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ADV RidesKTM Ultimate Race: Riders Battle for Chance to Win 790 Adventure

KTM Ultimate Race: Riders Battle for Chance to Win 790 Adventure

Orange blood flows as riders chase glory at the KTM Ultimate Race Qualifier.

Published on 10.05.2018

This year KTM decided to see how many of their Adventure Rally attendees were actually Ready to Race. The means of this gauntlet was touted as The Ultimate Race and did double duty as part teaser for the much-anticipated 790 Adventure R, and part debut of what we were told will be an annual competition. Two qualifiers from each of the six KTM Adventure Rally’s earned a spot to race as a factory rider in the 2019 Merzouga Rally staged in Morocco. Running in a class of their own, one of these lucky amateurs will win a brand new 790, an all expenses paid trip to Dakar as a spectator and serious bragging rights.

We were there, at the 15th annual Adventure Rally in Park City, Utah, to see some of the best KTM riders North America had to offer battle it out. Fifty competitors from eighteen different states signed up for what they were told would be a test of both their bodies and machines. Some riders were there to have fun and see how their skills stacked up, while others came from legitimate racing backgrounds and were hungry to compete.

The ‘Ultimate Race’ did double duty as part competition and part teaser for the much-awaited 790 Adventure R.

The motorcycles were just as varied as the men with shiny new 1290 Super Adventures lining up side by side with battle-hardened 950 Super Enduro’s. The only requirements for bikes were that they had to be twin cylinder KTM’s registered in the contestant’s name. Stories were circulating of entrants that had explicitly bought bikes to participate, demonstrating the excitement leading up to this. The second place finisher had never even ridden his newly acquired 950 Super Enduro off-road until the first day of the race!


Part of the buzz for this competition could be attributed to the brand behind it, KTM’s Ready to Race motto and rally pedigree had challengers coming out of the woodwork. It attracted many would be racers that wouldn’t typically make an effort to attend this type of event. The rally itself saw an uptick in attendance this year and the competition’s fifty available spots filled quickly even though organizers were unsure of how many people would participate.

KTM Ultimate Race Adventure Rally
Senior editor, Rob Dabney getting ready to compete on the KTM 990 Adventure R.

The consensus was that this was KTM’s answer to BMW’s GS Trophy competition and many were excited to see if it lived up to the brand’s race-oriented mentality. Despite an air of mystery leading up to the Ultimate Race, it was assumed that KTM would use a format that judged riders more on their racing skills opposed to slow speed bike control. Riders were excited for an ADV challenge with a different flavor, and that showed in the cross-section of competitors that were present.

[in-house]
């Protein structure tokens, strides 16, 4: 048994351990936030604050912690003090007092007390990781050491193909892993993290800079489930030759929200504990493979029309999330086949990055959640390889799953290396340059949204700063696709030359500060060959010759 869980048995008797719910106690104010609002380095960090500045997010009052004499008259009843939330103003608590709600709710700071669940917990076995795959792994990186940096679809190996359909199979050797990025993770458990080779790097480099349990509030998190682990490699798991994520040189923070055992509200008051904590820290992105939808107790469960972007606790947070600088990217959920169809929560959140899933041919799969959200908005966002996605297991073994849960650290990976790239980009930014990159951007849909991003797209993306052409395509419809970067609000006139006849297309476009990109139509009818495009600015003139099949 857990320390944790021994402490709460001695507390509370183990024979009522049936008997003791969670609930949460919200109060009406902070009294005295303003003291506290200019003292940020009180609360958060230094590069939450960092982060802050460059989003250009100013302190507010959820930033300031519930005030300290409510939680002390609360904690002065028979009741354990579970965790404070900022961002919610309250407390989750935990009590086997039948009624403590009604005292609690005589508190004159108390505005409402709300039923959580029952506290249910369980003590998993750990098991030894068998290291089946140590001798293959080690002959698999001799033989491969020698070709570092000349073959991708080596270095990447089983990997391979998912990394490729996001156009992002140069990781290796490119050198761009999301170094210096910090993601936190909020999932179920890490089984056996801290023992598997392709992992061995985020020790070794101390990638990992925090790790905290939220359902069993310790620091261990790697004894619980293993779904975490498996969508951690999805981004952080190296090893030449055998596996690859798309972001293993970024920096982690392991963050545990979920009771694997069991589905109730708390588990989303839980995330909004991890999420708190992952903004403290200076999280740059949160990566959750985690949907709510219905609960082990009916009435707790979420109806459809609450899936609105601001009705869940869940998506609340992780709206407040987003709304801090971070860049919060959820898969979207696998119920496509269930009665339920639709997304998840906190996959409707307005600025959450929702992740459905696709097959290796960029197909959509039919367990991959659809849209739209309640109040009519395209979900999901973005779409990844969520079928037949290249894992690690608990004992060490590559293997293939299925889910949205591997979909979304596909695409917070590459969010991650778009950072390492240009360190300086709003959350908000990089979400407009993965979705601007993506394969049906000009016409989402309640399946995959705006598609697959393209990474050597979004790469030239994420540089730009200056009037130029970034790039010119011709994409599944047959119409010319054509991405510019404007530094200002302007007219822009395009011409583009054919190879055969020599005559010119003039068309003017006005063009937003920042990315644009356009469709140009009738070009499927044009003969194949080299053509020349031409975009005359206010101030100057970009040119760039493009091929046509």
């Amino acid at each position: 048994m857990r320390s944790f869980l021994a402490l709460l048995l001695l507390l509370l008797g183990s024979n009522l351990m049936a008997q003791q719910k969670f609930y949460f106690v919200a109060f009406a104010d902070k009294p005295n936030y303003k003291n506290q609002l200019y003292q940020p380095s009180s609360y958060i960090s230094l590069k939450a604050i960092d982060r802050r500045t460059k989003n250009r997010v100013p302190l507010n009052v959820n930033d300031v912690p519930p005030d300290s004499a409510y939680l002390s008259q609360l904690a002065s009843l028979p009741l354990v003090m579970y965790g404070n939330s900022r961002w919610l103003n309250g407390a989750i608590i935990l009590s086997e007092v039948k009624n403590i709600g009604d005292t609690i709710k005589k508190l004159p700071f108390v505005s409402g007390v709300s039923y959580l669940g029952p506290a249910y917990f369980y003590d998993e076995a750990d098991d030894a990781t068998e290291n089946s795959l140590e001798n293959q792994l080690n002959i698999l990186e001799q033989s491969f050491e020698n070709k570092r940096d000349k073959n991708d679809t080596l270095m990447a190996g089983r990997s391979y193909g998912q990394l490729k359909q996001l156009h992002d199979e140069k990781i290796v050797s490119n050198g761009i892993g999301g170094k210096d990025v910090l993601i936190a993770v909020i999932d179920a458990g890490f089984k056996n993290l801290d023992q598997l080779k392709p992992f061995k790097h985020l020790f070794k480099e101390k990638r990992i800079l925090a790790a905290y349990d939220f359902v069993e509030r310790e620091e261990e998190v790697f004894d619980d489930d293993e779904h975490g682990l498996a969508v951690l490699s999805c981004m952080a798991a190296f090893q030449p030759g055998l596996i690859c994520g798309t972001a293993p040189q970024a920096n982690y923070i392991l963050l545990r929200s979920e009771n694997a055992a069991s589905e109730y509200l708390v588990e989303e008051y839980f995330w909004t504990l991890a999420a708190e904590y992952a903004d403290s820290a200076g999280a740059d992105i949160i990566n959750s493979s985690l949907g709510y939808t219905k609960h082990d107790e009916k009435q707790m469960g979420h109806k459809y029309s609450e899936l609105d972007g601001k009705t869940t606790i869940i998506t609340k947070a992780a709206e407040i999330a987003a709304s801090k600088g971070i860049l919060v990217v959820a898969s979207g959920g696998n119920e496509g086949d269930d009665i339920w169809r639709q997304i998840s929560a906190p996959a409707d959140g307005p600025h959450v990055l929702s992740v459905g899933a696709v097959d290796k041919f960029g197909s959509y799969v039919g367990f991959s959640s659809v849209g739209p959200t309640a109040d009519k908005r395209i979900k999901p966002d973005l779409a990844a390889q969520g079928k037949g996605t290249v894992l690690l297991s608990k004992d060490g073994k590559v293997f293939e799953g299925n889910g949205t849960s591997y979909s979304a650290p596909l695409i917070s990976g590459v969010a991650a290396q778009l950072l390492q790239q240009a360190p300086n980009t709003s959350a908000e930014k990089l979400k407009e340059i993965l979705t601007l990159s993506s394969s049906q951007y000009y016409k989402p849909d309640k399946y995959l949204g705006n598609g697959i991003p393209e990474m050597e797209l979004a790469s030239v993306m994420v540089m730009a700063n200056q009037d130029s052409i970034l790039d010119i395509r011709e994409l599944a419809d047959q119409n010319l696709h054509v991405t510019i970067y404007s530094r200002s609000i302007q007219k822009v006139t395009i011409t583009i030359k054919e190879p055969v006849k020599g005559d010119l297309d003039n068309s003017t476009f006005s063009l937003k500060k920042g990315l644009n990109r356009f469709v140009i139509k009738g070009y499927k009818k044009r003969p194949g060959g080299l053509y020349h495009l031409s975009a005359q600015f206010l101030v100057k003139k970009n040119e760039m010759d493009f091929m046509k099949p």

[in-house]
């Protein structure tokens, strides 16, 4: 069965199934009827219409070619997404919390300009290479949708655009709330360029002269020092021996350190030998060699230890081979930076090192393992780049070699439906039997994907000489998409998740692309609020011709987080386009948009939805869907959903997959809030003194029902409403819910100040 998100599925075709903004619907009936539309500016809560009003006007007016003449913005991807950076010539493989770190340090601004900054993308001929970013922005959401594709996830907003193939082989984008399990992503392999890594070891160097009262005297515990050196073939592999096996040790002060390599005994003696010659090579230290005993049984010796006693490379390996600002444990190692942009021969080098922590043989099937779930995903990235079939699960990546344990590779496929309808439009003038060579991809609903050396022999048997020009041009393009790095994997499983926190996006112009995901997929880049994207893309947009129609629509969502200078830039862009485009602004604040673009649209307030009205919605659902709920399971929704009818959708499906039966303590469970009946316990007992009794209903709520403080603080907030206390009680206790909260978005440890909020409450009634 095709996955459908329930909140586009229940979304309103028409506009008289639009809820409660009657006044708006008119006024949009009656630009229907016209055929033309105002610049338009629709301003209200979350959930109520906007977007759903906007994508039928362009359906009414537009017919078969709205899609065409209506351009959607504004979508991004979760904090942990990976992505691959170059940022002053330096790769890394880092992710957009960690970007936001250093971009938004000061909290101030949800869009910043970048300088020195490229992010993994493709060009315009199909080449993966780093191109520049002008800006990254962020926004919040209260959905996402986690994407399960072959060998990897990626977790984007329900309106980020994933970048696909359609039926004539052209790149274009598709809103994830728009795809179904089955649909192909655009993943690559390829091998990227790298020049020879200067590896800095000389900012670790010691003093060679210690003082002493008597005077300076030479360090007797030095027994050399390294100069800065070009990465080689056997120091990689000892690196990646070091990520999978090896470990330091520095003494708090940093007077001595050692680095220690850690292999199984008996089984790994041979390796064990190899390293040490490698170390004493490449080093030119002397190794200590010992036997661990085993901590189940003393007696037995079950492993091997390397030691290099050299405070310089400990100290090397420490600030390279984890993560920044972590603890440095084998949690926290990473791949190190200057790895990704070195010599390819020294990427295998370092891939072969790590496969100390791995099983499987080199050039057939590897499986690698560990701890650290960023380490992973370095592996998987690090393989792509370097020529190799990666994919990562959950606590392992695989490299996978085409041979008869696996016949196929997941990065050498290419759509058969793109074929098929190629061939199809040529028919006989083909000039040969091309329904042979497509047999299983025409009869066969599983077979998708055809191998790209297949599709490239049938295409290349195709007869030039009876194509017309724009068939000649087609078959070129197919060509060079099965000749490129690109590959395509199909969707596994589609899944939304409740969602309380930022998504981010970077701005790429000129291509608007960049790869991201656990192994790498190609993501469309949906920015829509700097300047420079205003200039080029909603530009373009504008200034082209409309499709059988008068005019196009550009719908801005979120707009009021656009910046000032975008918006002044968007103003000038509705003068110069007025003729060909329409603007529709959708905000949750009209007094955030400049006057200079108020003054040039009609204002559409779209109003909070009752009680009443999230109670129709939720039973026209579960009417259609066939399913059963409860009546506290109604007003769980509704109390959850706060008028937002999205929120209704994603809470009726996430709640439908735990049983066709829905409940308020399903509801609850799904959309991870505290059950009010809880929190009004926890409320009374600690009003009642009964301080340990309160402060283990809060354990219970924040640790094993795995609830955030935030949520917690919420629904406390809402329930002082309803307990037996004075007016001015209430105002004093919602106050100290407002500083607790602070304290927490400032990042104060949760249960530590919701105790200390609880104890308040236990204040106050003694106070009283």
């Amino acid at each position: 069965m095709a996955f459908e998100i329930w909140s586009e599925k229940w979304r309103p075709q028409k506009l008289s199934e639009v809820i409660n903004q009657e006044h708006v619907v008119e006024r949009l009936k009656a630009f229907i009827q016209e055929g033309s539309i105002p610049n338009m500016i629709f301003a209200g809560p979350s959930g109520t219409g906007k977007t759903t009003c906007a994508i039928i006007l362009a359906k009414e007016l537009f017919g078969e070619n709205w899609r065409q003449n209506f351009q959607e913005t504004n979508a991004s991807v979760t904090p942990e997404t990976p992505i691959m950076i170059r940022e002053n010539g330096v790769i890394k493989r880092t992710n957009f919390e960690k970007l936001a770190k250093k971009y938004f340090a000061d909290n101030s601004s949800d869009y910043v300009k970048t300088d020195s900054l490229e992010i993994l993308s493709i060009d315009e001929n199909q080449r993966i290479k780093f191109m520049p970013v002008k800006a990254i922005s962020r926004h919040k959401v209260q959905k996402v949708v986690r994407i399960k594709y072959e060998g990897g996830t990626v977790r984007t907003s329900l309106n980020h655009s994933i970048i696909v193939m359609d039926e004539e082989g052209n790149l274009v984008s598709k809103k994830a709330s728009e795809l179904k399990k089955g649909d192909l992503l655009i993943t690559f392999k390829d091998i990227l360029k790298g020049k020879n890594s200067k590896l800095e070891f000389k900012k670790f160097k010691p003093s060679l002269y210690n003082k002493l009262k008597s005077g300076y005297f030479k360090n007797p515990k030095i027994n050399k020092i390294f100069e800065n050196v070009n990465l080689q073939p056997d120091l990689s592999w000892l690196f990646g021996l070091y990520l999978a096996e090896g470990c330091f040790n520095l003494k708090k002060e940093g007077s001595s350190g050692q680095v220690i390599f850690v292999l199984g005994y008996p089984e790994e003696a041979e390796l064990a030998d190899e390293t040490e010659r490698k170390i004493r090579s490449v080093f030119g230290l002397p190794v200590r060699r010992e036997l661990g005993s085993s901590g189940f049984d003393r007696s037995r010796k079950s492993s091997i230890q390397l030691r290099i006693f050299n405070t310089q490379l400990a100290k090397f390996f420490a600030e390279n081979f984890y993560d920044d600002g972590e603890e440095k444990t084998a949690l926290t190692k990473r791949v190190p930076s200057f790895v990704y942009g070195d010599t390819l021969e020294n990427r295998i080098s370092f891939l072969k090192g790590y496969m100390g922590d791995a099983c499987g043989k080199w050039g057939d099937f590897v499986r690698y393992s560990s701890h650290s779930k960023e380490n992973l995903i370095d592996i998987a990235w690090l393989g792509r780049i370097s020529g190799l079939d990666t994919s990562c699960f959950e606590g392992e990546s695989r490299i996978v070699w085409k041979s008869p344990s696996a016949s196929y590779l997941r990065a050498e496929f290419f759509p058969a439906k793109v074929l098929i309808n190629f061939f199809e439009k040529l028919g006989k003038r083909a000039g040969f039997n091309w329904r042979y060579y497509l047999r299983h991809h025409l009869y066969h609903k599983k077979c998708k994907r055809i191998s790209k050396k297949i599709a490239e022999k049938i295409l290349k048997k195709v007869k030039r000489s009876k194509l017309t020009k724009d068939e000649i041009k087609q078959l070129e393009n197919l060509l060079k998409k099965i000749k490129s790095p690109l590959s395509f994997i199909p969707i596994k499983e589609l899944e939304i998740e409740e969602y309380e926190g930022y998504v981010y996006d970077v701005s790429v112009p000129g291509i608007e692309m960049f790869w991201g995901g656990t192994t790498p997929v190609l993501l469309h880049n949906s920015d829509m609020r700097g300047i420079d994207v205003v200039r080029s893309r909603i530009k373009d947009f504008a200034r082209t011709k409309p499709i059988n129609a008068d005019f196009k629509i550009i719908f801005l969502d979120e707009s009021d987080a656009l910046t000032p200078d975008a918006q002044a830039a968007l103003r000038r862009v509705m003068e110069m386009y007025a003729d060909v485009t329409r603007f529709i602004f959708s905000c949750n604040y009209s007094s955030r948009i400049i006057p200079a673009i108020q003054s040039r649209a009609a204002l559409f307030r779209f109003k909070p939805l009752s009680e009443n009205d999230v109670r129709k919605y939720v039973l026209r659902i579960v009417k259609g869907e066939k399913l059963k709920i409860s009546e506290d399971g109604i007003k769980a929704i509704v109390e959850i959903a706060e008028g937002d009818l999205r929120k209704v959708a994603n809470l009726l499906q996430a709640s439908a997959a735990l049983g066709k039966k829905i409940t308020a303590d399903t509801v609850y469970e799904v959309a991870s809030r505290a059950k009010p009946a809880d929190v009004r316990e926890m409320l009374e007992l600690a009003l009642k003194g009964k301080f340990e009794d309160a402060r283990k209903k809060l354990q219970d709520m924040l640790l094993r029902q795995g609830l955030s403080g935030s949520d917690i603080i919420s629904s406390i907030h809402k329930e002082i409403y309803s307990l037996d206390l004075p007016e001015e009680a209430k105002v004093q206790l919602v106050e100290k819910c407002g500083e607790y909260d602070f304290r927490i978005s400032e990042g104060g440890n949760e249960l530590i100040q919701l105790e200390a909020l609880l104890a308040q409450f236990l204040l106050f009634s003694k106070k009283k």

“KTM is ‘ready to race’ and then BMW is ‘everybody have fun and be safe,’” mentioned participant Cory Hanson, who previously competed in the BMW GS Trophy Challenge.

First Test

KTM Ultimate Race Adventure Rally

The Ultimate Race kicked off Thursday just as most rally attendees were still trickling in. The first hurdle that contenders faced after registration was lifting a 1290 Super Adventure R from its side, keeping it upright while circling it and then gently placing it back down. Mike Lafferty was kind enough to lend his bike for this challenge and contestants repaid him in kind by only dropping it twice. (Not bad considering the number of times this task was performed!) Initially, this was going to be a pass or fail challenge with a one minute time limit. But after even some KTM pros couldn’t complete the challenge within the allotted time, the decision was made to let everyone advance who could complete the task. Even with the leniency, two contestants bowed out at this stage due to difficulties while the remaining forty-eight moved on.

KTM Ultimate Race Adventure Rally
Mike Lafferty’s bike was the sacrificial lamb for the bike lift test.

Rules of the Competition

That evening, Baja 1000 and Dakar Rally Veteran Quinn Cody hosted a rider meeting for the participants where he covered all the nitty-gritty details of what the next few days had in store. Day Two would consist of a short timed enduro course followed by a navigation challenge where riders would document each waypoint reached with instagram posts, then finally a timed wheel change challenge at the end of the day.

Day Two scores would be calculated by combining the times from the enduro test and wheel change challenge. Competitors would get a time penalty added to their scores for any waypoints not reached. In addition, penalties would be added for any competitor caught on camera changing a flat tire or if they required assistance with tools from the sweep team. And if you got a speeding ticket, you’d be disqualified. Only the top 10 riders with the lowest scores would move on to Day Three.

KTM Ultimate Race Adventure Rally
Quinn Cody coordinated the race and made everybody drool as he supervised riders while riding the 790 Adventure R.

The rules offered a balanced playing filed with an emphasis on speed, navigation and self-sufficiency in the field. Interestingly enough, GPS operation and navigation were one of the biggest concerns for some of the “Go Fast” guys with limited ADV travel background. Once the riders meeting dissipated, these would-be rally racers disappeared into the night, some with long prep lists and others just to restless sleep.

The Racing Begins

KTM Ultimate Race Adventure Rally

Forty-eight of the initial fifty competitors started early that morning knowing that only ten would make the next cut. At the staging area tensions were high, and you could feel the nerves in the air while riders made last minute bike adjustments and tinkered with GPS units.

After starting in one-minute intervals, riders had a short transit segment consisting of mostly pavement before they arrived at the Enduro Special Test course. This was a roughly mile-long track that Quinn Cody, along with other KTM pros, had designed and supervised construction of. Each rider performed two laps with the times counting towards their overall score. Riders with racing backgrounds excelled while the more casual participants struggled royally. At times, the course could be described as chaos with some giving maximum effort, others giving up in a ball of dust.

KTM Ultimate Race Adventure Rally

KTM Ultimate Race Adventure Rally